When I used C++ programs, I needed Turbo C complier; and when I have a Java program, I need to have JVM. Still C++ isn't platform independent, but Java is!
If any Java program require a JVM running in order to execute, why does Java is said to be Platform Independent?
No software is really "independent". Eventually, your program has to call the underlying OS in order to make some basic operations, like allocating memory, create new threads etc.
The way to achieve an executable which is "cross platform" is to create specific executable for each OS. Common practice is to write different code for each OS, and then "hide" it in a cross platform interface and compile the relevant code to the relevant OS. For example,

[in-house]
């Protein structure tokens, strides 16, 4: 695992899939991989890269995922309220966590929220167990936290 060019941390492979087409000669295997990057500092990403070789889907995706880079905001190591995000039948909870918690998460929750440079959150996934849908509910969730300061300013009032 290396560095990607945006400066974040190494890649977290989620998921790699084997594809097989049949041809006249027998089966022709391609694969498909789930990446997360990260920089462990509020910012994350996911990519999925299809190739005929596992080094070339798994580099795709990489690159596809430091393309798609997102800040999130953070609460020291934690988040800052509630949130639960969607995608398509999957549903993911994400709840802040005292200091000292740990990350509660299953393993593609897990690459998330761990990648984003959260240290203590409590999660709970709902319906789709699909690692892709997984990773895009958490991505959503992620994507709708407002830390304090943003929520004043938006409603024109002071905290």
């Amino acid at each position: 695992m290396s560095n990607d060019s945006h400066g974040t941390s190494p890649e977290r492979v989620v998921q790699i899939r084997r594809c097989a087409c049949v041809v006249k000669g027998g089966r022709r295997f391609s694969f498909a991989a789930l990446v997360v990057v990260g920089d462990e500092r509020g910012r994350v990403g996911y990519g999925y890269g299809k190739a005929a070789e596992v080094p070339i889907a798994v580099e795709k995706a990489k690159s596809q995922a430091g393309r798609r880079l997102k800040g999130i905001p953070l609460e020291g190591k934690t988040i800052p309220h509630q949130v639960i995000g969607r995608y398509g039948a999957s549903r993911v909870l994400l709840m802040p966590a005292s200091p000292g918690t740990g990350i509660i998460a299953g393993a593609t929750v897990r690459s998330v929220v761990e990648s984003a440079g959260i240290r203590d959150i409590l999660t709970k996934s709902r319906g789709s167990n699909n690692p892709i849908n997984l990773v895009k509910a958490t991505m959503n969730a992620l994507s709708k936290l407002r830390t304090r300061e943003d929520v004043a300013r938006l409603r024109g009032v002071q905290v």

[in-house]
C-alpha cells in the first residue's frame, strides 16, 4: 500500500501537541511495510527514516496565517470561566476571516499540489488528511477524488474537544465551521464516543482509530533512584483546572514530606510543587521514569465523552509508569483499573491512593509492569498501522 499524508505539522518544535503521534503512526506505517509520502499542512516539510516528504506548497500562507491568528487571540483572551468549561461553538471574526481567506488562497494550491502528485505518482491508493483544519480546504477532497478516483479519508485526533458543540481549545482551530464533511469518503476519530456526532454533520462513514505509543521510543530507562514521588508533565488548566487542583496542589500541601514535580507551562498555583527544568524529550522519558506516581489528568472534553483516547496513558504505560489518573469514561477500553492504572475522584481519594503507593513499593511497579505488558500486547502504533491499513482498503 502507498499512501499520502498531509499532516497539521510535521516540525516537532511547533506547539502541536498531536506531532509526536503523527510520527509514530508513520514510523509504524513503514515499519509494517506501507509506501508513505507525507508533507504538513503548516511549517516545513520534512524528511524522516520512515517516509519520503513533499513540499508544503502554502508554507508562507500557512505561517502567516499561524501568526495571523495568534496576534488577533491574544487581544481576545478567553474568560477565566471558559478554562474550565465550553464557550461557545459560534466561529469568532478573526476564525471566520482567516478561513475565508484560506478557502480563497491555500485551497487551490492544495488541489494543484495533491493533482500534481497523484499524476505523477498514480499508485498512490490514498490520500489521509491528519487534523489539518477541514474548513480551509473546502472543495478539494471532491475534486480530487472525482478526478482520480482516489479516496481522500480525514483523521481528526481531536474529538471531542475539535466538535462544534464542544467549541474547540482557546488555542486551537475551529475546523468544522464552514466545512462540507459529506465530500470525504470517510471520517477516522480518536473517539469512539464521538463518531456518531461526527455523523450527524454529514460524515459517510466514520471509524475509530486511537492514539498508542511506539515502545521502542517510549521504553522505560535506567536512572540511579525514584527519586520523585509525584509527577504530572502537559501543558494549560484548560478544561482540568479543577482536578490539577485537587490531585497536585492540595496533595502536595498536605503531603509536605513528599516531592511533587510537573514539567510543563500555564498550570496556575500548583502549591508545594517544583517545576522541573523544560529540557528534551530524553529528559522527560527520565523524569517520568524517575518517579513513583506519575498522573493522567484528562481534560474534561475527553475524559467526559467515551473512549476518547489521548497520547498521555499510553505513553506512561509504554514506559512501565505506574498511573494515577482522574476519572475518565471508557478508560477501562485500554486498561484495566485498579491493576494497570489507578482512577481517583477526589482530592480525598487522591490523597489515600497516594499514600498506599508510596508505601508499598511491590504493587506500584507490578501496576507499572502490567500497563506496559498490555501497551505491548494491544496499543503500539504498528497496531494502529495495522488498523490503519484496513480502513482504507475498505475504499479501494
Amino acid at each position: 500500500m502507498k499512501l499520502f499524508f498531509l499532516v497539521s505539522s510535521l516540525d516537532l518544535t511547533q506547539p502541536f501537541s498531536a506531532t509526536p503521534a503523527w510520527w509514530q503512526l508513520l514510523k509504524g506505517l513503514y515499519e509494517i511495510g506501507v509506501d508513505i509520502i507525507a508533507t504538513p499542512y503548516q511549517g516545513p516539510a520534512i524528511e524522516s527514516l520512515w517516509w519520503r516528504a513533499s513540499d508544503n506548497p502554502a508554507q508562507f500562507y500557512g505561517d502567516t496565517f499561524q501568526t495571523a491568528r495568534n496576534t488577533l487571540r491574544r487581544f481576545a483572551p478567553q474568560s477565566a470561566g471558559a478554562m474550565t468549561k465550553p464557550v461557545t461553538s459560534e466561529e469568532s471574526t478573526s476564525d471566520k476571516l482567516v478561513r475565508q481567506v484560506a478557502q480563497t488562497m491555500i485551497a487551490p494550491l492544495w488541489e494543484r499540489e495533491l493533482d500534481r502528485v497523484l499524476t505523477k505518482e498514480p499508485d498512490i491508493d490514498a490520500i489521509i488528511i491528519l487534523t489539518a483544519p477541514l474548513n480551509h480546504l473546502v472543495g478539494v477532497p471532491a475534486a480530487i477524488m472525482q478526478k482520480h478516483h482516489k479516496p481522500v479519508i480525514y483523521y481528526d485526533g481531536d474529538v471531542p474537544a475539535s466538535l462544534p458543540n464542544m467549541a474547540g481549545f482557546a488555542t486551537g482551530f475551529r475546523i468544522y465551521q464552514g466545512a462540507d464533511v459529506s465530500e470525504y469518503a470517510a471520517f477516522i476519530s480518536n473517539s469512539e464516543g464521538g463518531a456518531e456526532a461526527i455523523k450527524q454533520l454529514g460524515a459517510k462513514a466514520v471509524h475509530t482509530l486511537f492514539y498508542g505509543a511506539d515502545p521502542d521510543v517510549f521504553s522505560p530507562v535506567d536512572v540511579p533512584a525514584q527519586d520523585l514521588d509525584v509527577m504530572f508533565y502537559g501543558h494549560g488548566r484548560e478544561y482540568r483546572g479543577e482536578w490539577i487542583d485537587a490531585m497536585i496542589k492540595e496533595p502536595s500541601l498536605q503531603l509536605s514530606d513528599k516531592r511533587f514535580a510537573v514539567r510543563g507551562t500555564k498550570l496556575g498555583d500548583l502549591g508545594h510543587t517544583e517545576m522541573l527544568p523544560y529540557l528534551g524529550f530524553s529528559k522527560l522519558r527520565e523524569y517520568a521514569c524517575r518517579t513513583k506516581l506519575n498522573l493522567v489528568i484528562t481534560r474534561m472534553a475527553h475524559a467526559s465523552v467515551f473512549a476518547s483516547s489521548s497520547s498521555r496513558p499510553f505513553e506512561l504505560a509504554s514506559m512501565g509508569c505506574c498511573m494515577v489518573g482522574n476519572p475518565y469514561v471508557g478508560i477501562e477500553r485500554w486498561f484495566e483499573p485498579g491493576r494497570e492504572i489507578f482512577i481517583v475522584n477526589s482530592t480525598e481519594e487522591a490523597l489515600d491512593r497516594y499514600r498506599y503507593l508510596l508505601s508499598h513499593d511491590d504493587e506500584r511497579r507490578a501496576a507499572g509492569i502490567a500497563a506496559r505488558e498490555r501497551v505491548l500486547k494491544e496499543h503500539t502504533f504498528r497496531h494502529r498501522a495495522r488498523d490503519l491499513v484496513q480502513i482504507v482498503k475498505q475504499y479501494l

std::thread is "cross-platform" to the user who uses this class, but behind the scenes it will call different functions based on the OS which was specified on compile time (such as
CreateThread on Windows, but
pthread_create on *nix OS's).
So basically, the JVM is a C/C++ executable that was written with different set of functions for each OS, and was compiled separately for each OS. A JVM executable which works on Linux, will not work on Windows, and vice-versa.
That JVM compiles
.class files to machine code based on the OS and CPU it currently operating on, so that's why Java programs can "run anywhere".
But basically, it's a lie. It's like saying a human being can live on Mars.... if he lives inside a sealed spaceship with proper temperature, water, food, air and sunlight supply
So Java program can run anywhere.... if the JVM already is installed and running on the computer.
If you're writing a server side targeting Linux OS, then yeah, you, as a developer will spend half an hour downloading and installing the JVM on your Linux machine. But if you're writing a desktop application and naively assume downloaders will be happy installing 500 megabyte of VM on their machine just for your program to run, I wouldn't bet on it.